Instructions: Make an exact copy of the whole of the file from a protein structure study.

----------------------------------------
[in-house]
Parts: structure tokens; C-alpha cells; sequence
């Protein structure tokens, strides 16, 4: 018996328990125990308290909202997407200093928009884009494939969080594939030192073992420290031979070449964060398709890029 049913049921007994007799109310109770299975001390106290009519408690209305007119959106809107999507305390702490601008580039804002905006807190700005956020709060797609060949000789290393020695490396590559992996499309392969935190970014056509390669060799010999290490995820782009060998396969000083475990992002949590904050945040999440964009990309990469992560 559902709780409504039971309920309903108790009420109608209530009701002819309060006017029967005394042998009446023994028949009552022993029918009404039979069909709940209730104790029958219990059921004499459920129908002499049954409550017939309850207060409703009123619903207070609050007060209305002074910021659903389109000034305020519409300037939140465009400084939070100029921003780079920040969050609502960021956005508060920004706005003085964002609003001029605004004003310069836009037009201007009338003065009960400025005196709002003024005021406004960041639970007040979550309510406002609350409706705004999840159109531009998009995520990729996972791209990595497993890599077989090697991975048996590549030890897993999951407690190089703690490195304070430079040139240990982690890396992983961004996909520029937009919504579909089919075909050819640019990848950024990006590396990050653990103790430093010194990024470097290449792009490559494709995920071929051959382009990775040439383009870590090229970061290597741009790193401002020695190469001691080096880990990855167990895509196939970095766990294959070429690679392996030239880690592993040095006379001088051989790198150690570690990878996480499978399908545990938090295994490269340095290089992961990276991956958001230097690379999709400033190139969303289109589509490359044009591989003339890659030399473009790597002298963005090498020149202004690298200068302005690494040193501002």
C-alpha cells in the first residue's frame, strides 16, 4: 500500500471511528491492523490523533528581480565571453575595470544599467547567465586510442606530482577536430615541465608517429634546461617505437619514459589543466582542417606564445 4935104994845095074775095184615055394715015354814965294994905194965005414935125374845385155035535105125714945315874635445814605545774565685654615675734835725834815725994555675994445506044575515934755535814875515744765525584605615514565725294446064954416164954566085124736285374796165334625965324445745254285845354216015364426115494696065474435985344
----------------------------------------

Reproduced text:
[in-house]
Parts: structure tokens; C-alpha cells; sequence
């Protein structure tokens, strides 16, 4: 018996328990125990308290909202997407200093928009884009494939969080594939030192073992420290031979070449964060398709890029 049913049921007994007799109310109770299975001390106290009519408690209305007119959106809107999507305390702490601008580039804002905006807190700005956020709060797609060949000789290393020695490396590559992996499309392969935190970014056509390669060799010999290490995820782009060998396969000083475990992002949590904050945040999440964009990309990469992560 559902709780409504039971309920309903108790009420109608209530009701002819309060006017029967005394042998009446023994028949009552022993029918009404039979069909709940209730104790029958219990059921004499459920129908002499049954409550017939309850207060409703009123619903207070609050007060209305002074910021659903389109000034305020519409300037939140465009400084939070100029921003780079920040969050609502960021956005508060920004706005003085964002609003001029605004004003310069836009037009201007009338003065009960400025005196709002003024005021406004960041639970007040979550309510406002609350409706705004999840159109531009998009995520990729996972791209990595497993890599077989090697991975048996590549030890897993999951407690190089703690490195304070430079040139240990982690890396992983961004996909520029937009919504579909089919075909050819640019990848950024990006590396990050653990103790430093010194990024470097290449792009490559494709995920071929051959382009990775040439383009870590090229970061290597741009790193401002020695190469001691080096880990990855167990895509196939970095766990294959070429690679392996030239880690592993040095006379001088051989790198150690570690990878996480499978399908545990938090295994490269340095290089992961990276991956958001230097690379999709400033190139969303289109589509490359044009591989003339890659030399473009790597002298963005090498020149202004690298200068302005690494040193501002």
C-alpha cells in the first residue's frame, strides 16, 4: 500500500471511528491492523490523533528581480565571453575595470544599467547567465586510442606530482577536430615541465608517429634546461617505437619514459589543466582542417606564445 4935104994845095074775095184615055394715015354814965294994905194965005414935125374845385155035535105125714945315874635445814605545774565685654615675734835725834815725994555675994445506044575515934755535814875515744765525584605615514565725294446064954416164954566085124736285374796165334625965324445745254285845354216015364426115494696065474435985344